The Transit Specialist Dealers (TSD) scheme has been developed under the manufacturer's 'Backbone of Britain' initiative, which sets rigid new sales and service standards for van dealers and was born out of the relaunch of the Transit range from 2000 and Connect light van launch in 2002.
It requires substantial additional investment from dealers to provide key services such as exclusive commercial vehicle workshops, dedicated sales and service staff, at least 70 hours a week opening, and emergency support. Ford won't say how much the average dealer has had to invest.
Most TSD holders are in the existing Ford van retailer network of 240 locations, although more than 120 have elected not to take up the franchise. Six are planning standalone TSD facilities.
Gary Whittham, commercial vehicles director for Ford of Britain – and who describes himself as a “trucks person in a trucks job” – says: “We haven't used a big stick to create the network and we haven't had to look outside. “We're doing business with dealers with whom we have enjoyed a long term relationship and who also see the business case. One hundred and fifteen put their hand up. Like me, they don't think that making money is a dirty word.”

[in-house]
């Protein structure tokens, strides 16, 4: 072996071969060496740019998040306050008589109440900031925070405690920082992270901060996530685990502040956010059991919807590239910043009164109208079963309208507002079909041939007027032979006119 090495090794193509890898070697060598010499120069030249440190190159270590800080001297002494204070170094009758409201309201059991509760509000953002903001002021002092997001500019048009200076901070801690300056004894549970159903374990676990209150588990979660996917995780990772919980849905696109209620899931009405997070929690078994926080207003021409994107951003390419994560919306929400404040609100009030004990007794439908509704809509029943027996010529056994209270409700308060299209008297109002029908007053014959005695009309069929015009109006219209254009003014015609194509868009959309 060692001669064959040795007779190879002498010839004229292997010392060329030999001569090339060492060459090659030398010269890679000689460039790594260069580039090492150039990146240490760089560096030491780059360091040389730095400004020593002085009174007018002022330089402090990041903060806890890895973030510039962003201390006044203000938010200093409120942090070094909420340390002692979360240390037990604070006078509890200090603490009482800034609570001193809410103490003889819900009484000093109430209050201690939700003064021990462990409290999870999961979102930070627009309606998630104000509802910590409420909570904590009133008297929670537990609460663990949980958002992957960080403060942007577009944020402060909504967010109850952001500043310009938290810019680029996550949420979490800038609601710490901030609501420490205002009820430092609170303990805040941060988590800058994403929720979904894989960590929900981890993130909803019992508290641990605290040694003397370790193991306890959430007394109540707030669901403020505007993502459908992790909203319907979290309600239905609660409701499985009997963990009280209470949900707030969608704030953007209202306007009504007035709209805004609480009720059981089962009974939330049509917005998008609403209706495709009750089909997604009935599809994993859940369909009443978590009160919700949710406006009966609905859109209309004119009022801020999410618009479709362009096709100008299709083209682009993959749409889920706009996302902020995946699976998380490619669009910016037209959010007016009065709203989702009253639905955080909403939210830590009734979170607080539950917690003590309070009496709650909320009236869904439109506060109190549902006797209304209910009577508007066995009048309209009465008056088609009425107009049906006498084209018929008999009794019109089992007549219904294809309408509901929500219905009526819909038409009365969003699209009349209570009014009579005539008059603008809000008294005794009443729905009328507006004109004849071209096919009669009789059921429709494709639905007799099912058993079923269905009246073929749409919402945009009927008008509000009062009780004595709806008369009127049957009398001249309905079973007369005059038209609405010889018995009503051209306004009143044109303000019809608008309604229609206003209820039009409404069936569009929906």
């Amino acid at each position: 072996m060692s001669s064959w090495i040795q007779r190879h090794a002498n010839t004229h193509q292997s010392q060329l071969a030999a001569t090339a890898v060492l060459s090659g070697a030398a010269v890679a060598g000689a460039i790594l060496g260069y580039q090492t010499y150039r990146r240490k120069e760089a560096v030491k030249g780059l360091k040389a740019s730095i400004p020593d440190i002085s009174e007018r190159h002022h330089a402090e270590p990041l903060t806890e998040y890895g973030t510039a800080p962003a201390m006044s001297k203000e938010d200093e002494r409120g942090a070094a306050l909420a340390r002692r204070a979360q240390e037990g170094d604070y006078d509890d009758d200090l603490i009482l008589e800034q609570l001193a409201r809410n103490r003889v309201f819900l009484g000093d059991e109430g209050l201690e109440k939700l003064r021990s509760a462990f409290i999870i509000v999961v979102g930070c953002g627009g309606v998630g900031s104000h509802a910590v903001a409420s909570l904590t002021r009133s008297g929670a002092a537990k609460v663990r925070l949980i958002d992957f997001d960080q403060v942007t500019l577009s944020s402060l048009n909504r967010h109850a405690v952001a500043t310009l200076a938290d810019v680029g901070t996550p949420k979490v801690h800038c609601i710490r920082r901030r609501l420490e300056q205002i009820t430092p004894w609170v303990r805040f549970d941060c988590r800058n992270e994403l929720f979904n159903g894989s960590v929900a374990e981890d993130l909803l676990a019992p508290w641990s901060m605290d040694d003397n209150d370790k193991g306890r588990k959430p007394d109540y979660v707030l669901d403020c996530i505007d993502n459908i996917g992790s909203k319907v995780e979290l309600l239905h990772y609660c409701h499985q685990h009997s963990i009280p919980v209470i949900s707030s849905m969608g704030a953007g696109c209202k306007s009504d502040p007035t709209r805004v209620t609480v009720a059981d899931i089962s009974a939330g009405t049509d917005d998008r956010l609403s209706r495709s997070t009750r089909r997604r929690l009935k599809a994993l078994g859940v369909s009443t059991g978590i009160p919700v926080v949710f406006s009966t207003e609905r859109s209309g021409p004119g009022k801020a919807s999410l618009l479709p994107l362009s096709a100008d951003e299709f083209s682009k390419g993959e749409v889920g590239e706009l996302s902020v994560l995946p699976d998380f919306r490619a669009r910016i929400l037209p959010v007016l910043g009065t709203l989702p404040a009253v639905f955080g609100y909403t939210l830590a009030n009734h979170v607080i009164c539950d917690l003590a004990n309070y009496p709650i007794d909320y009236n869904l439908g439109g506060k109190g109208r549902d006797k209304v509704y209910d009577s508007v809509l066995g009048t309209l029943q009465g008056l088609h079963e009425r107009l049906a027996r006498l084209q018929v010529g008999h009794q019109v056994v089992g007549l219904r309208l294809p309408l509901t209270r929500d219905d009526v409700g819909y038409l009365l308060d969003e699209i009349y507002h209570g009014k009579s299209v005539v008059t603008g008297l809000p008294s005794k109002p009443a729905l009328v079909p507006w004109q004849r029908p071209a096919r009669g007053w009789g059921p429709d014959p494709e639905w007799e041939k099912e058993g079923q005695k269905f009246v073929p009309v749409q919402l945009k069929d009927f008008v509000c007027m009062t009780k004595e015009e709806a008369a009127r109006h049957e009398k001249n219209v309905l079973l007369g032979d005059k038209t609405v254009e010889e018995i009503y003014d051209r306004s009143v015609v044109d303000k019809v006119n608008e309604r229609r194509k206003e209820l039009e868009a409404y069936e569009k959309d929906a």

Whittham adds: “The TSD and Backbone of Britain standards are crucial because we know our business customers need to be assured of the level of service they will get to keep their Ford commercial vehicles adding profit to their business.”
Ford has also announced increases in the payload of all SWB Transit models, as well as some MWB and LWB derivatives. Payloads are increased by up to 160kg on Transits produced after March 1, 2004. This co-incides with a new 135bhp, 2.4-litre TDCi engine, the most powerful diesel yet in a Transit, mated to a new six-speed gearbox.